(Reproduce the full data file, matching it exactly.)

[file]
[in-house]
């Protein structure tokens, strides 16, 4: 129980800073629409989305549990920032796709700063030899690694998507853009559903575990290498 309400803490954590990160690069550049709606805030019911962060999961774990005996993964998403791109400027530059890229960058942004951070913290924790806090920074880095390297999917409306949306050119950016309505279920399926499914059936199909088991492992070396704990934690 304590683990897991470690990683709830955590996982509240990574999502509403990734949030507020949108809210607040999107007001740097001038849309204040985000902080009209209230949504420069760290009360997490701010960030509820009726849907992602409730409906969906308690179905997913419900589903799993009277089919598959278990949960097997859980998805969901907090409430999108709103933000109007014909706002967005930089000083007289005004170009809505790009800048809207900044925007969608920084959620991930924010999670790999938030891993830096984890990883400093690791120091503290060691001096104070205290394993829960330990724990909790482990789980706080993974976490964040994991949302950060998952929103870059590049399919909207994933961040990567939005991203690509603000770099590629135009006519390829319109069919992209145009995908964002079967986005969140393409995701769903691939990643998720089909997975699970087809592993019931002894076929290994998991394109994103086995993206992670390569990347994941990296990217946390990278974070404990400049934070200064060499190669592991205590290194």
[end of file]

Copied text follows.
[in-house]
């Protein structure tokens, strides 16, 4: 129980800073629409989305549990920032796709700063030899690694998507853009559903575990290498 309400803490954590990160690069550049709606805030019911962060999961774990005996993964998403791109400027530059890229960058942004951070913290924790806090920074880095390297999917409306949306050119950016309505279920399926499914059936199909088991492992070396704990934690 304590683990897991470690990683709830955590996982509240990574999502509403990734949030507020949108809210607040999107007001740097001038849309204040985000902080009209209230949504420069760290009360997490701010960030509820009726849907992602409730409906969906308690179905997913419900589903799993009277089919598959278990949960097997859980998805969901907090409430999108709103933000109007014909706002967005930089000083007289005004170009809505790009800048809207900044925007969608920084959620991930924010999670790999938030891993830096984890990883400093690791120091503290060691001096104070205290394993829960330990724990909790482990789980706080993974976490964040994991949302950060998952929103870059590049399919909207994933961040990567939005991203690509603000770099590629135009006519390829319109069919992209145009995908964002079967986005969140393409995701769903691939990643998720089909997975699970087809592993019931002894076929290994998991394109994103086995993206992670390569990347994941990296990217946390990278974070404990400049934070200064060499190669592991205590290194």